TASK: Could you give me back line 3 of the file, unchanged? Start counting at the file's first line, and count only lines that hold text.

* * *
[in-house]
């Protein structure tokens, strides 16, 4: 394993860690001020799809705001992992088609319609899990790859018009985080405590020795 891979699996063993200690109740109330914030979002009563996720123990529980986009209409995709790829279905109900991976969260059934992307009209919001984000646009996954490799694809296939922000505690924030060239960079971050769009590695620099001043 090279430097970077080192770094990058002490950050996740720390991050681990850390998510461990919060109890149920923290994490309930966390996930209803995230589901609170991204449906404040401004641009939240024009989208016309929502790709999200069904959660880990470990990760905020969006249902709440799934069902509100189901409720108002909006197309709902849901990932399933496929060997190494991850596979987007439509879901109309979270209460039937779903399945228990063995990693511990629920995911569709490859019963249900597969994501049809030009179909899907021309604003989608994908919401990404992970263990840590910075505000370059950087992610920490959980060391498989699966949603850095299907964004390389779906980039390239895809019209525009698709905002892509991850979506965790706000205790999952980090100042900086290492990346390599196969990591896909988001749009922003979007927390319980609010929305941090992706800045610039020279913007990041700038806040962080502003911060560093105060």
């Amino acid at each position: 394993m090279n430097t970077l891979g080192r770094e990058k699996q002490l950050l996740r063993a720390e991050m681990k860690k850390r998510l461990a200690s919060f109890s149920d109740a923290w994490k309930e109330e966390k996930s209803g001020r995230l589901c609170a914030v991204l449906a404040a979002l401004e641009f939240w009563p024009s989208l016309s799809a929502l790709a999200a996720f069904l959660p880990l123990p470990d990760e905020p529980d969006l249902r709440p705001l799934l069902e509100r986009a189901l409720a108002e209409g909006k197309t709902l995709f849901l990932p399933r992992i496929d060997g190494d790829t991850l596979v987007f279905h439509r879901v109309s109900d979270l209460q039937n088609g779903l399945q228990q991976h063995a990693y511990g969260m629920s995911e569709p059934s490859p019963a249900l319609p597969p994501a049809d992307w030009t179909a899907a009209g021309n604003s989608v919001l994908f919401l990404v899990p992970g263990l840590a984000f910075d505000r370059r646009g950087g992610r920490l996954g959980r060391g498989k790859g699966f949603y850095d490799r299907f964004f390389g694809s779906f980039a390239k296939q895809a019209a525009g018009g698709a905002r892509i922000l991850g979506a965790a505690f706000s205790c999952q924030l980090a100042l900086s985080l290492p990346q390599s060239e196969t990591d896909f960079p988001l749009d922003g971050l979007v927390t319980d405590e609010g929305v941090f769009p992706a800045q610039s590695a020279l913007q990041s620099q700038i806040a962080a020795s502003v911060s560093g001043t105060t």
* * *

């Amino acid at each position: 394993m090279n430097t970077l891979g080192r770094e990058k699996q002490l950050l996740r063993a720390e991050m681990k860690k850390r998510l461990a200690s919060f109890s149920d109740a923290w994490k309930e109330e966390k996930s209803g001020r995230l589901c609170a914030v991204l449906a404040a979002l401004e641009f939240w009563p024009s989208l016309s799809a929502l790709a999200a996720f069904l959660p880990l123990p470990d990760e905020p529980d969006l249902r709440p705001l799934l069902e509100r986009a189901l409720a108002e209409g909006k197309t709902l995709f849901l990932p399933r992992i496929d060997g190494d790829t991850l596979v987007f279905h439509r879901v109309s109900d979270l209460q039937n088609g779903l399945q228990q991976h063995a990693y511990g969260m629920s995911e569709p059934s490859p019963a249900l319609p597969p994501a049809d992307w030009t179909a899907a009209g021309n604003s989608v919001l994908f919401l990404v899990p992970g263990l840590a984000f910075d505000r370059r646009g950087g992610r920490l996954g959980r060391g498989k790859g699966f949603y850095d490799r299907f964004f390389g694809s779906f980039a390239k296939q895809a019209a525009g018009g698709a905002r892509i922000l991850g979506a965790a505690f706000s205790c999952q924030l980090a100042l900086s985080l290492p990346q390599s060239e196969t990591d896909f960079p988001l749009d922003g971050l979007v927390t319980d405590e609010g929305v941090f769009p992706a800045q610039s590695a020279l913007q990041s620099q700038i806040a962080a020795s502003v911060s560093g001043t105060t």